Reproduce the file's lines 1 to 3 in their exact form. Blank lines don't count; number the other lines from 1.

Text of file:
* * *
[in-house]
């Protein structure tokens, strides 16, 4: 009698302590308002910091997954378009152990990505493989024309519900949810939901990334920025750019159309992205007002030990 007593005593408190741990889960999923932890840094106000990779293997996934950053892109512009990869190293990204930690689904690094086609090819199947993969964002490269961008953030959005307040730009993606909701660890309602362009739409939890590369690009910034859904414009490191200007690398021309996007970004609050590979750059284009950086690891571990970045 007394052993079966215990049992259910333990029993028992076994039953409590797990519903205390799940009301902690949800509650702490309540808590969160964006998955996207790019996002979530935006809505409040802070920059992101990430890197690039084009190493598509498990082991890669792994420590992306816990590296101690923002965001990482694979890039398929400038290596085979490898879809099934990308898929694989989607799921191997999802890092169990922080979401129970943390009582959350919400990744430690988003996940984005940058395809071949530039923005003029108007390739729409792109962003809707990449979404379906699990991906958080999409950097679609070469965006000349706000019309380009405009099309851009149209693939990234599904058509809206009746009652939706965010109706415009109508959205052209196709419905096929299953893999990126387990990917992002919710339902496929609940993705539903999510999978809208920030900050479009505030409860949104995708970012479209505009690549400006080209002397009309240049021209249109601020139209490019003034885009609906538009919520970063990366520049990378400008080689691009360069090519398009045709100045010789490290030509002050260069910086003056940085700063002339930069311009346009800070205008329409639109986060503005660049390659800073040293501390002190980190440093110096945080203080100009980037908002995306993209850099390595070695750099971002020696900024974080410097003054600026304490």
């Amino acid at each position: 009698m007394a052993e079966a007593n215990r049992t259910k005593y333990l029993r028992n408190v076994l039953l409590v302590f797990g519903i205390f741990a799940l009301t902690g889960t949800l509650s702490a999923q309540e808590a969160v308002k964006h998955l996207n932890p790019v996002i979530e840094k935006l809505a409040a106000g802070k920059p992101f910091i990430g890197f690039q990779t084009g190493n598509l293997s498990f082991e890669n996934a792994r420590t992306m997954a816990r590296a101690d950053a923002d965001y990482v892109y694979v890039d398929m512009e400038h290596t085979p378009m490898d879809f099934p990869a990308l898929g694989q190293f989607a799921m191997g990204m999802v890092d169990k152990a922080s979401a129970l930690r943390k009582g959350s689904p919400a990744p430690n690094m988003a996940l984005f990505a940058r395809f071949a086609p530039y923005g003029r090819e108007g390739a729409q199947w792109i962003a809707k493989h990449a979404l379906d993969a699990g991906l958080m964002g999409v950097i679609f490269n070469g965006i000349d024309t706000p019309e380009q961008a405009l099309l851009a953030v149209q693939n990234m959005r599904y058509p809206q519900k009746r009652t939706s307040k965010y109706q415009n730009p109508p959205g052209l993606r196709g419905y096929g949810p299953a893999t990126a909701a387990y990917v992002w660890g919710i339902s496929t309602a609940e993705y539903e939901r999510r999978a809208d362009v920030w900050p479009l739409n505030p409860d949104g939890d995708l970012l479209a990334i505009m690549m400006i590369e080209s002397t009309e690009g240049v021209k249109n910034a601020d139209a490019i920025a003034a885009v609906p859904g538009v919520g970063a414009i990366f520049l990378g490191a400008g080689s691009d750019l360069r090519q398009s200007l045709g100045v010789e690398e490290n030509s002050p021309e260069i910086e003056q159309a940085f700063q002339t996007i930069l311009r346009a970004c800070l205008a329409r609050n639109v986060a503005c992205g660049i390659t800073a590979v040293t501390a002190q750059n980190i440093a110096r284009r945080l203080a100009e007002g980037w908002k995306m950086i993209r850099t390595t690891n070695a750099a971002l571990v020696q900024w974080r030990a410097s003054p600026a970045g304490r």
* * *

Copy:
[in-house]
């Protein structure tokens, strides 16, 4: 009698302590308002910091997954378009152990990505493989024309519900949810939901990334920025750019159309992205007002030990 007593005593408190741990889960999923932890840094106000990779293997996934950053892109512009990869190293990204930690689904690094086609090819199947993969964002490269961008953030959005307040730009993606909701660890309602362009739409939890590369690009910034859904414009490191200007690398021309996007970004609050590979750059284009950086690891571990970045 007394052993079966215990049992259910333990029993028992076994039953409590797990519903205390799940009301902690949800509650702490309540808590969160964006998955996207790019996002979530935006809505409040802070920059992101990430890197690039084009190493598509498990082991890669792994420590992306816990590296101690923002965001990482694979890039398929400038290596085979490898879809099934990308898929694989989607799921191997999802890092169990922080979401129970943390009582959350919400990744430690988003996940984005940058395809071949530039923005003029108007390739729409792109962003809707990449979404379906699990991906958080999409950097679609070469965006000349706000019309380009405009099309851009149209693939990234599904058509809206009746009652939706965010109706415009109508959205052209196709419905096929299953893999990126387990990917992002919710339902496929609940993705539903999510999978809208920030900050479009505030409860949104995708970012479209505009690549400006080209002397009309240049021209249109601020139209490019003034885009609906538009919520970063990366520049990378400008080689691009360069090519398009045709100045010789490290030509002050260069910086003056940085700063002339930069311009346009800070205008329409639109986060503005660049390659800073040293501390002190980190440093110096945080203080100009980037908002995306993209850099390595070695750099971002020696900024974080410097003054600026304490």
């Amino acid at each position: 009698m007394a052993e079966a007593n215990r049992t259910k005593y333990l029993r028992n408190v076994l039953l409590v302590f797990g519903i205390f741990a799940l009301t902690g889960t949800l509650s702490a999923q309540e808590a969160v308002k964006h998955l996207n932890p790019v996002i979530e840094k935006l809505a409040a106000g802070k920059p992101f910091i990430g890197f690039q990779t084009g190493n598509l293997s498990f082991e890669n996934a792994r420590t992306m997954a816990r590296a101690d950053a923002d965001y990482v892109y694979v890039d398929m512009e400038h290596t085979p378009m490898d879809f099934p990869a990308l898929g694989q190293f989607a799921m191997g990204m999802v890092d169990k152990a922080s979401a129970l930690r943390k009582g959350s689904p919400a990744p430690n690094m988003a996940l984005f990505a940058r395809f071949a086609p530039y923005g003029r090819e108007g390739a729409q199947w792109i962003a809707k493989h990449a979404l379906d993969a699990g991906l958080m964002g999409v950097i679609f490269n070469g965006i000349d024309t706000p019309e380009q961008a405009l099309l851009a953030v149209q693939n990234m959005r599904y058509p809206q519900k009746r009652t939706s307040k965010y109706q415009n730009p109508p959205g052209l993606r196709g419905y096929g949810p299953a893999t990126a909701a387990y990917v992002w660890g919710i339902s496929t309602a609940e993705y539903e939901r999510r999978a809208d362009v920030w900050p479009l739409n505030p409860d949104g939890d995708l970012l479209a990334i505009m690549m400006i590369e080209s002397t009309e690009g240049v021209k249109n910034a601020d139209a490019i920025a003034a885009v609906p859904g538009v919520g970063a414009i990366f520049l990378g490191a400008g080689s691009d750019l360069r090519q398009s200007l045709g100045v010789e690398e490290n030509s002050p021309e260069i910086e003056q159309a940085f700063q002339t996007i930069l311009r346009a970004c800070l205008a329409r609050n639109v986060a503005c992205g660049i390659t800073a590979v040293t501390a002190q750059n980190i440093a110096r284009r945080l203080a100009e007002g980037w908002k995306m950086i993209r850099t390595t690891n070695a750099a971002l571990v020696q900024w974080r030990a410097s003054p600026a970045g304490r």